The catacombs owe their name to the deacon Callixtus, the head of the cemetery who later became pope and who made these catacombs the official tomb of the bishops of Rome. There is no doubt that this subterranean cemetery beyond the second milestone San Callisto of the Via Appia Antica is the oldest Christian catacomb in Rome.
The grave site extends over an area of 300 x 400m and forms a dense network of burial chambers and passages hewn into the soft tufa stone. Approximately 20km/12mi of theses passages have been explored to date; the number of graves is estimated to be around 170,000.
In the catacombs, six sacramental chapels from the period between 290 and 310 with heathen Roman and early Christian paintings can be visited. Catacombs of Callixtus has various features which make it one of the most eloquent witnesses of Paleochristian Rome. Undoubtedly, it is mostly famous for being the burial place of many 3rd and 4th Century Popes.
Most of the martyr popes of the 3rd century are buried here, as can be seen from the Greek inscriptions for Urban I, Pontius, Anteros, Fabianus, Lucius, Sixtus II and Eutychianus. A narrow passageway connects the tombs of the Popes with the Crypt of Saint Cecilia, where a fairly ruined, 5th Century fresco depicted this saint. There are several Byzantine style paintings which date from the early Middle Ages.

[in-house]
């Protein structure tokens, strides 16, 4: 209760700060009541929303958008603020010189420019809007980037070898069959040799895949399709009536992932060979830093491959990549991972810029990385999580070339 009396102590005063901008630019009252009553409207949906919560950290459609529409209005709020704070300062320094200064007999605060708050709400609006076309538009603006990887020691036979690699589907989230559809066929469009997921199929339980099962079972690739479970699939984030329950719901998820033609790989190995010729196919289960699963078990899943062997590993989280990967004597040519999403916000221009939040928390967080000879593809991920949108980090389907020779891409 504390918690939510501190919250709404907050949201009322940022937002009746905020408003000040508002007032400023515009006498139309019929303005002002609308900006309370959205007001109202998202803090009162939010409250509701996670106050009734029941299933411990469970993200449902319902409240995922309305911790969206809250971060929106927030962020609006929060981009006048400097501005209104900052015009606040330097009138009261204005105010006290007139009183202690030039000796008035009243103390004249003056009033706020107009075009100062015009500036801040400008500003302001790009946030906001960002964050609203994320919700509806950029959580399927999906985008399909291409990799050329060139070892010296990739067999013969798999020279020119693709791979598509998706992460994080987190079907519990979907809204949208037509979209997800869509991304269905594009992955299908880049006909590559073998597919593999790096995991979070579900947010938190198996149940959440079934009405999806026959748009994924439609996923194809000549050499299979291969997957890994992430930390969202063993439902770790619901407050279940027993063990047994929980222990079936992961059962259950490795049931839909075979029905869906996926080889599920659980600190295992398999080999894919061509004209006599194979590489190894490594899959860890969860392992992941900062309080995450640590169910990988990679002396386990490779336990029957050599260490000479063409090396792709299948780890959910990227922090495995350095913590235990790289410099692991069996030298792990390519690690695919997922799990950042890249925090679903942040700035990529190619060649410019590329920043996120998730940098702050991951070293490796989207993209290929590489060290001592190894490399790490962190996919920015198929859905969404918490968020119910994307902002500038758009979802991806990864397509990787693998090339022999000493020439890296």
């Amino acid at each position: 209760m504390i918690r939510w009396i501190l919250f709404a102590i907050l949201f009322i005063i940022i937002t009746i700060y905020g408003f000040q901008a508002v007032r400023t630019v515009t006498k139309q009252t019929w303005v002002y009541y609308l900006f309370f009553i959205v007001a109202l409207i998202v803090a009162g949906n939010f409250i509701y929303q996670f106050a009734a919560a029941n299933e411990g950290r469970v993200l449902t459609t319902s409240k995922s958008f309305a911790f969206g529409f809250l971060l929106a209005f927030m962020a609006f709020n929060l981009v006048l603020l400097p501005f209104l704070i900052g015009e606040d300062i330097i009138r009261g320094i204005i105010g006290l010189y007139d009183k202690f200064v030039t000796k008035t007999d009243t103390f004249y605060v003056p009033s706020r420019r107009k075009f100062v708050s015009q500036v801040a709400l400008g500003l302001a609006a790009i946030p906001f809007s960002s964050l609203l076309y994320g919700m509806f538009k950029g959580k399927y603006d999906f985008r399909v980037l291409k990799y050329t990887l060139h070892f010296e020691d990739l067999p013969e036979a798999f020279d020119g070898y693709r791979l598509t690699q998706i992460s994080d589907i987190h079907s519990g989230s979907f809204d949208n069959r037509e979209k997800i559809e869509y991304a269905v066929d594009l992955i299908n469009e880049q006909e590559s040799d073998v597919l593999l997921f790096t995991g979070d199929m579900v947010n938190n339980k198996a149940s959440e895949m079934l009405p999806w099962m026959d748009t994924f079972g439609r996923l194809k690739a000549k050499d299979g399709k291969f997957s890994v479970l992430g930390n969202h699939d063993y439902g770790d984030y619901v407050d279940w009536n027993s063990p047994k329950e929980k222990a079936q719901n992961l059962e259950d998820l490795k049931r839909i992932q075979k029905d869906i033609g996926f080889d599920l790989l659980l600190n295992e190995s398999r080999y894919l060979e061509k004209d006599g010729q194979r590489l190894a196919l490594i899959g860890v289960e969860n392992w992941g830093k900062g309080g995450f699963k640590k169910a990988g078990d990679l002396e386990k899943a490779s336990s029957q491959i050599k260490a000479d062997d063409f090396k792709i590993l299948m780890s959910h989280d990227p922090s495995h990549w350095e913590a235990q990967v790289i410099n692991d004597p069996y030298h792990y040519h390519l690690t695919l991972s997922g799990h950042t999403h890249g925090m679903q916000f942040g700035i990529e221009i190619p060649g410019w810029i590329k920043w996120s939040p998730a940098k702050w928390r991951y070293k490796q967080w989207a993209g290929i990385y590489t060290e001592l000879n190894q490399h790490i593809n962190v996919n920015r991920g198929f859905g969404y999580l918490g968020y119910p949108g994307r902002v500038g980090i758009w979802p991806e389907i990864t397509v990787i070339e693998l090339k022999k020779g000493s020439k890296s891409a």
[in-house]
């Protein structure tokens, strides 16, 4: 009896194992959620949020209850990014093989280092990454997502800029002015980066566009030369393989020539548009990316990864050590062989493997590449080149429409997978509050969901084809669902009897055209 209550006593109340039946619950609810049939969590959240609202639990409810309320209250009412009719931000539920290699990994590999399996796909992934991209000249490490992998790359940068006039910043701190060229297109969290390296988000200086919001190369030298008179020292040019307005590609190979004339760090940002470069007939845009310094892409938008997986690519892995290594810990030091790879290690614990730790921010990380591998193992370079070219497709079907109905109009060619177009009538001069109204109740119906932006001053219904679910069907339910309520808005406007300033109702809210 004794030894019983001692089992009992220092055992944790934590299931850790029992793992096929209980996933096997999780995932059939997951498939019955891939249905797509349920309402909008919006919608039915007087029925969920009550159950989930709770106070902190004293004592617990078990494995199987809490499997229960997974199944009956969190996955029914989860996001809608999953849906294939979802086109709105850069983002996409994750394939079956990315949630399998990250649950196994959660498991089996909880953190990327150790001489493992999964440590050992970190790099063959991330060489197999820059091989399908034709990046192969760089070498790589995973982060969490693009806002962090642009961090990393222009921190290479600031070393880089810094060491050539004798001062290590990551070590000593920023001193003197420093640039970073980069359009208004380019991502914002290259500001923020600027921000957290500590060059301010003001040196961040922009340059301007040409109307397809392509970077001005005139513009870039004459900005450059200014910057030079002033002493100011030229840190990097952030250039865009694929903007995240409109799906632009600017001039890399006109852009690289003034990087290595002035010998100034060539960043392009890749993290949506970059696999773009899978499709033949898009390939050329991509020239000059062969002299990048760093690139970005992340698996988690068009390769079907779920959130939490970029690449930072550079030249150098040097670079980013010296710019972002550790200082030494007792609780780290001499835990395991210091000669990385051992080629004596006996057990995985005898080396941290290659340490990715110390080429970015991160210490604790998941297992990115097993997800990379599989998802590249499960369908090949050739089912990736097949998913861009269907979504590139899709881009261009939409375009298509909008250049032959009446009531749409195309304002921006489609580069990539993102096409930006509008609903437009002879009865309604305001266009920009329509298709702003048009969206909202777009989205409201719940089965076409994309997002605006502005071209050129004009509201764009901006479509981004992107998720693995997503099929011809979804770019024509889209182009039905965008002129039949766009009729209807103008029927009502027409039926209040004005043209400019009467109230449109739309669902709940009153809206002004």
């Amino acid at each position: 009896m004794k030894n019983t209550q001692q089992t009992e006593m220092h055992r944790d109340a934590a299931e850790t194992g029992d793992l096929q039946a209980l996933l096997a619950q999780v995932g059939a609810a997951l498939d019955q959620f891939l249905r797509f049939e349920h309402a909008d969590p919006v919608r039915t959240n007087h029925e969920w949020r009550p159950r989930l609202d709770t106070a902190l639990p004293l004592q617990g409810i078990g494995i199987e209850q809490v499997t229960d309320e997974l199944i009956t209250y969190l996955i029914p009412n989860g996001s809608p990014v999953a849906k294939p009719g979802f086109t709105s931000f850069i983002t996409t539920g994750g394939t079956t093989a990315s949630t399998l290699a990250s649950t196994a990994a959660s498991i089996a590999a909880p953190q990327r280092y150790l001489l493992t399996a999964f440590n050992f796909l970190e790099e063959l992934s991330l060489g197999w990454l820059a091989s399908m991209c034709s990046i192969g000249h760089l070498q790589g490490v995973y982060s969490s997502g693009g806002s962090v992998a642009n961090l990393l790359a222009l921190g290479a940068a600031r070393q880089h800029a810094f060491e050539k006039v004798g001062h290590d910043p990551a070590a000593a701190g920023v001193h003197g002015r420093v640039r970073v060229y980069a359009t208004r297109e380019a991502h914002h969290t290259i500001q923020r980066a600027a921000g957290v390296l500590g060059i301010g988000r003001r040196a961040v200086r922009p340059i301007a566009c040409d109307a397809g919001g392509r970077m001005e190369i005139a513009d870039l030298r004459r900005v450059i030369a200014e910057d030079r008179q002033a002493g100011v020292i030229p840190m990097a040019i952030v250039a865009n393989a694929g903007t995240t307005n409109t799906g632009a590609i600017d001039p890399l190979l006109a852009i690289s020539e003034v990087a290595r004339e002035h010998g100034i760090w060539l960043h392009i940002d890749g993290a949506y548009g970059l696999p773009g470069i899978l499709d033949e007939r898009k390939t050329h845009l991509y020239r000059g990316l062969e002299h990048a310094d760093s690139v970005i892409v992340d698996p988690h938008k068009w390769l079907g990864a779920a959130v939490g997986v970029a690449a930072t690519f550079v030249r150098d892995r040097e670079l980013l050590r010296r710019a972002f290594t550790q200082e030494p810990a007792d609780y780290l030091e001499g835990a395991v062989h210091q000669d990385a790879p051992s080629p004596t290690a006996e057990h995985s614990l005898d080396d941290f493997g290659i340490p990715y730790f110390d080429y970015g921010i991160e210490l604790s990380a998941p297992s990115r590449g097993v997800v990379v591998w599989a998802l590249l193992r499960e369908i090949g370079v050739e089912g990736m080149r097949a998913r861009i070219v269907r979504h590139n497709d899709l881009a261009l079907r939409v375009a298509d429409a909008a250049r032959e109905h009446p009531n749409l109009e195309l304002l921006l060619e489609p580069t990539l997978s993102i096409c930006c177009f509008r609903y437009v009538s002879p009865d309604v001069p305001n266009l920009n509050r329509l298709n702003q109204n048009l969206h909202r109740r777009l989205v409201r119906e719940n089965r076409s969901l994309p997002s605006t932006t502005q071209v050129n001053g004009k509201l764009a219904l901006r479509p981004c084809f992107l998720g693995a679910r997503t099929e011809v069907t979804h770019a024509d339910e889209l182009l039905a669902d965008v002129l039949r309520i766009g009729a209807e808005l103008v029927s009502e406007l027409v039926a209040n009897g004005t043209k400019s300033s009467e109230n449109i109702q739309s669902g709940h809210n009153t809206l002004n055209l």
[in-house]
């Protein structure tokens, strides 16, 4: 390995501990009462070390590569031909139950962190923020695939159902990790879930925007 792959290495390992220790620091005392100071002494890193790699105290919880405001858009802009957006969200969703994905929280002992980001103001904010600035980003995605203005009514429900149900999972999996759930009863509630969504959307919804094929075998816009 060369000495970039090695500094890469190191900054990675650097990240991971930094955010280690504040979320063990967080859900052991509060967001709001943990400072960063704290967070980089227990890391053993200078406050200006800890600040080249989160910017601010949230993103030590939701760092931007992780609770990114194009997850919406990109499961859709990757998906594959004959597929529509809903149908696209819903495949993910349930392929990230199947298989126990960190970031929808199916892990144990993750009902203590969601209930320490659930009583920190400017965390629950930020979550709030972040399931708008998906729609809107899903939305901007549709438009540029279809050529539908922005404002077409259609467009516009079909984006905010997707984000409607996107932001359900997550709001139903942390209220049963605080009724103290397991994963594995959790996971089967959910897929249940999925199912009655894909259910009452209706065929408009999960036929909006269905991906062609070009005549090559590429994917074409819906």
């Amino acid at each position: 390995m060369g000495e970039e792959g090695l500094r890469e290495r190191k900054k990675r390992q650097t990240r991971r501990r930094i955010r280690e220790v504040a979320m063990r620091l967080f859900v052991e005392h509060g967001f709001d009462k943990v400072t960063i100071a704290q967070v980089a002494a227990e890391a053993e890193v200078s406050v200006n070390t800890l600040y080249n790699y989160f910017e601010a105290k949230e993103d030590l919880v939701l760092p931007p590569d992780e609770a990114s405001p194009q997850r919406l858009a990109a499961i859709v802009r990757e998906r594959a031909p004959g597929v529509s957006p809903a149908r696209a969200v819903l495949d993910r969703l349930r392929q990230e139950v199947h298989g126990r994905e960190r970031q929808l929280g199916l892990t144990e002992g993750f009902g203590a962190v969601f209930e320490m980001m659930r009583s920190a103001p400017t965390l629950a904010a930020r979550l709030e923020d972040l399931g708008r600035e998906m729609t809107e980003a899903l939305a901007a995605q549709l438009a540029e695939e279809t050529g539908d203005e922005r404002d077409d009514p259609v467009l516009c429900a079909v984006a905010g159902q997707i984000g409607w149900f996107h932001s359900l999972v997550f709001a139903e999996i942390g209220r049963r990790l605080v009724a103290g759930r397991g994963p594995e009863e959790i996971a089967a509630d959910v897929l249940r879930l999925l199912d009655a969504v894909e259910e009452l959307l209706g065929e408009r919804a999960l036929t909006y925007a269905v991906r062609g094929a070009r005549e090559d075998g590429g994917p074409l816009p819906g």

Today, the relics are kept in the church Santa Cecilia in Trastevere. The Cubicula of the Sacraments, six small burial chambers from the first half of the 3rd century with expressive biblical scenes, are also fascinating. The scenes that can be seen include the miracle of Moses striking the rock, the story of Jonah, the baptism of Christ by John with a dove as the symbol of the holy spirit, and the resurrection of Lazarus.
Catacombs of Callixtus Photo Gallery:
Opening times: March-Jan Thu-Tue 8.30am-noon and 2.30pm-5pm.